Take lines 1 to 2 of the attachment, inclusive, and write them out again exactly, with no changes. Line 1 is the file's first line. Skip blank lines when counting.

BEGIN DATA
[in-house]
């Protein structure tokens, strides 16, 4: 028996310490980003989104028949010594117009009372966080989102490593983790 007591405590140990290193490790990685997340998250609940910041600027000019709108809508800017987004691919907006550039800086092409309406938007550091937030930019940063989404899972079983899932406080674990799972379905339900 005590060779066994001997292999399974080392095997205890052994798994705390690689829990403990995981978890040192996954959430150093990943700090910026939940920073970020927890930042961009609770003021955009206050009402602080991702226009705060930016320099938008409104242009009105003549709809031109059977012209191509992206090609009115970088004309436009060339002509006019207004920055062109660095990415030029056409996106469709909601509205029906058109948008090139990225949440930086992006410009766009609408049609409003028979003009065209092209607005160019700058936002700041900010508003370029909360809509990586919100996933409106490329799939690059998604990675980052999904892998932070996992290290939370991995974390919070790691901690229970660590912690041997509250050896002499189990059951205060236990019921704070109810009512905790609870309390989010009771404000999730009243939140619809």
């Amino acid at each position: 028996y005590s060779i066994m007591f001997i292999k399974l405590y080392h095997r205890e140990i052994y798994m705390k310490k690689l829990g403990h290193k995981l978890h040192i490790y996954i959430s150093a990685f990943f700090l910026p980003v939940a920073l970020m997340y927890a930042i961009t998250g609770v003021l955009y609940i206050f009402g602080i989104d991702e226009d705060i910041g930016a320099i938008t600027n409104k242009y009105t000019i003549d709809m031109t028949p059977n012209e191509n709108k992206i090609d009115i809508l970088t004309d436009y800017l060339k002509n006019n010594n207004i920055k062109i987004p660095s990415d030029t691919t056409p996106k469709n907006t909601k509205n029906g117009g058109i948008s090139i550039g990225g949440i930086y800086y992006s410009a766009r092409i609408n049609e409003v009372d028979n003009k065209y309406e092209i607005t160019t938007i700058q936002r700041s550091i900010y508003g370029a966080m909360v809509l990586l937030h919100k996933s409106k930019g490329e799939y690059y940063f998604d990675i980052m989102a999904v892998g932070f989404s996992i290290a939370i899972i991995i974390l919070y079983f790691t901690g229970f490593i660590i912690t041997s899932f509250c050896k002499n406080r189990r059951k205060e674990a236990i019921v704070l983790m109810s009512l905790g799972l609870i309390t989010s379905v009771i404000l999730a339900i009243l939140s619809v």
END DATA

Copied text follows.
[in-house]
């Protein structure tokens, strides 16, 4: 028996310490980003989104028949010594117009009372966080989102490593983790 007591405590140990290193490790990685997340998250609940910041600027000019709108809508800017987004691919907006550039800086092409309406938007550091937030930019940063989404899972079983899932406080674990799972379905339900 005590060779066994001997292999399974080392095997205890052994798994705390690689829990403990995981978890040192996954959430150093990943700090910026939940920073970020927890930042961009609770003021955009206050009402602080991702226009705060930016320099938008409104242009009105003549709809031109059977012209191509992206090609009115970088004309436009060339002509006019207004920055062109660095990415030029056409996106469709909601509205029906058109948008090139990225949440930086992006410009766009609408049609409003028979003009065209092209607005160019700058936002700041900010508003370029909360809509990586919100996933409106490329799939690059998604990675980052999904892998932070996992290290939370991995974390919070790691901690229970660590912690041997509250050896002499189990059951205060236990019921704070109810009512905790609870309390989010009771404000999730009243939140619809």